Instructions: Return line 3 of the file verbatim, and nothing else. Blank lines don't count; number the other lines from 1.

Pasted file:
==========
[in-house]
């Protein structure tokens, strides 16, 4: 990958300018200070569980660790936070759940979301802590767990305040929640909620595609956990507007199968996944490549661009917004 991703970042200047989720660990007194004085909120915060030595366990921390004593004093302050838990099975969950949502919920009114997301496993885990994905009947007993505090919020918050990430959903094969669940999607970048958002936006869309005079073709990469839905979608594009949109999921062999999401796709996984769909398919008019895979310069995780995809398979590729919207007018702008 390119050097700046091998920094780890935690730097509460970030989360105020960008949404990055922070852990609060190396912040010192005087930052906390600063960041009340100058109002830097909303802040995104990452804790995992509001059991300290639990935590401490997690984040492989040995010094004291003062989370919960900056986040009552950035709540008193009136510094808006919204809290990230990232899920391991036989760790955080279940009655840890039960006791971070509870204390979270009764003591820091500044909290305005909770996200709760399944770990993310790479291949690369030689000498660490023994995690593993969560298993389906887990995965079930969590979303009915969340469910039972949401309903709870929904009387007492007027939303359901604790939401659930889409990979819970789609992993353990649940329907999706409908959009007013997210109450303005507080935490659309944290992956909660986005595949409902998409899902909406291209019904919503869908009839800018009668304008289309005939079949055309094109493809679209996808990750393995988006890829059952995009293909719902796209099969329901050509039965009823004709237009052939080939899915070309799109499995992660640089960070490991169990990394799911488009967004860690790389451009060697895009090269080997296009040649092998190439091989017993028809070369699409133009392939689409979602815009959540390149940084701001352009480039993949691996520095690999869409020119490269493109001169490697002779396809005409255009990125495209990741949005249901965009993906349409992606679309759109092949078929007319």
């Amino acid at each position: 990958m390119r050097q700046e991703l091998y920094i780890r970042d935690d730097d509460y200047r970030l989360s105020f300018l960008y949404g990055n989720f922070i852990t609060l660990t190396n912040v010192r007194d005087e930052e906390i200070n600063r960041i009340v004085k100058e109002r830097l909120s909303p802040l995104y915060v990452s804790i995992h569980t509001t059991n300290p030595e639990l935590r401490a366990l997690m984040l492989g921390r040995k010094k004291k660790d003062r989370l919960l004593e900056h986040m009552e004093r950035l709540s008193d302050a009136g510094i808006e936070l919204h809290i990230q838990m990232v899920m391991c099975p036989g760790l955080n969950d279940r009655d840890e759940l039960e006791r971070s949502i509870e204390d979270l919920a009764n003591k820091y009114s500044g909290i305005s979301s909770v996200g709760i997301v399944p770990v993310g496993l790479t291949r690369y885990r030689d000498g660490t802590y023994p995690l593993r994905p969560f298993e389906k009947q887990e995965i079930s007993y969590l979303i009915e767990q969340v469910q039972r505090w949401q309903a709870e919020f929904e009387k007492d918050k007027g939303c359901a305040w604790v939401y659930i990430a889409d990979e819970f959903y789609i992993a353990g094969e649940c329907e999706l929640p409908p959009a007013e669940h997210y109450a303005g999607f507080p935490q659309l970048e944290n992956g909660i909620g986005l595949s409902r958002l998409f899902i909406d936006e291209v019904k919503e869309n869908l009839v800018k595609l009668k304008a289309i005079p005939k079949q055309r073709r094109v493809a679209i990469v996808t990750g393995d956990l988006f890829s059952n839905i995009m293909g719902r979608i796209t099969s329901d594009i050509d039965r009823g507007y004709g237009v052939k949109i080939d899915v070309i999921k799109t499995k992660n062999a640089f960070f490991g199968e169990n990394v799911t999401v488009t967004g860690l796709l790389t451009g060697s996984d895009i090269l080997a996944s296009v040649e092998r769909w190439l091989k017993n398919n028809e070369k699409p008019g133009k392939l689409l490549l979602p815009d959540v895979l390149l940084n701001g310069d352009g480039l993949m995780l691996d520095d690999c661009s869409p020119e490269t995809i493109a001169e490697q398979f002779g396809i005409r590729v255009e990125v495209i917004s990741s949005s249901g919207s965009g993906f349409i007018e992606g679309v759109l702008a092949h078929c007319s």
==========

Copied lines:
């Amino acid at each position: 990958m390119r050097q700046e991703l091998y920094i780890r970042d935690d730097d509460y200047r970030l989360s105020f300018l960008y949404g990055n989720f922070i852990t609060l660990t190396n912040v010192r007194d005087e930052e906390i200070n600063r960041i009340v004085k100058e109002r830097l909120s909303p802040l995104y915060v990452s804790i995992h569980t509001t059991n300290p030595e639990l935590r401490a366990l997690m984040l492989g921390r040995k010094k004291k660790d003062r989370l919960l004593e900056h986040m009552e004093r950035l709540s008193d302050a009136g510094i808006e936070l919204h809290i990230q838990m990232v899920m391991c099975p036989g760790l955080n969950d279940r009655d840890e759940l039960e006791r971070s949502i509870e204390d979270l919920a009764n003591k820091y009114s500044g909290i305005s979301s909770v996200g709760i997301v399944p770990v993310g496993l790479t291949r690369y885990r030689d000498g660490t802590y023994p995690l593993r994905p969560f298993e389906k009947q887990e995965i079930s007993y969590l979303i009915e767990q969340v469910q039972r505090w949401q309903a709870e919020f929904e009387k007492d918050k007027g939303c359901a305040w604790v939401y659930i990430a889409d990979e819970f959903y789609i992993a353990g094969e649940c329907e999706l929640p409908p959009a007013e669940h997210y109450a303005g999607f507080p935490q659309l970048e944290n992956g909660i909620g986005l595949s409902r958002l998409f899902i909406d936006e291209v019904k919503e869309n869908l009839v800018k595609l009668k304008a289309i005079p005939k079949q055309r073709r094109v493809a679209i990469v996808t990750g393995d956990l988006f890829s059952n839905i995009m293909g719902r979608i796209t099969s329901d594009i050509d039965r009823g507007y004709g237009v052939k949109i080939d899915v070309i999921k799109t499995k992660n062999a640089f960070f490991g199968e169990n990394v799911t999401v488009t967004g860690l796709l790389t451009g060697s996984d895009i090269l080997a996944s296009v040649e092998r769909w190439l091989k017993n398919n028809e070369k699409p008019g133009k392939l689409l490549l979602p815009d959540v895979l390149l940084n701001g310069d352009g480039l993949m995780l691996d520095d690999c661009s869409p020119e490269t995809i493109a001169e490697q398979f002779g396809i005409r590729v255009e990125v495209i917004s990741s949005s249901g919207s965009g993906f349409i007018e992606g679309v759109l702008a092949h078929c007319s």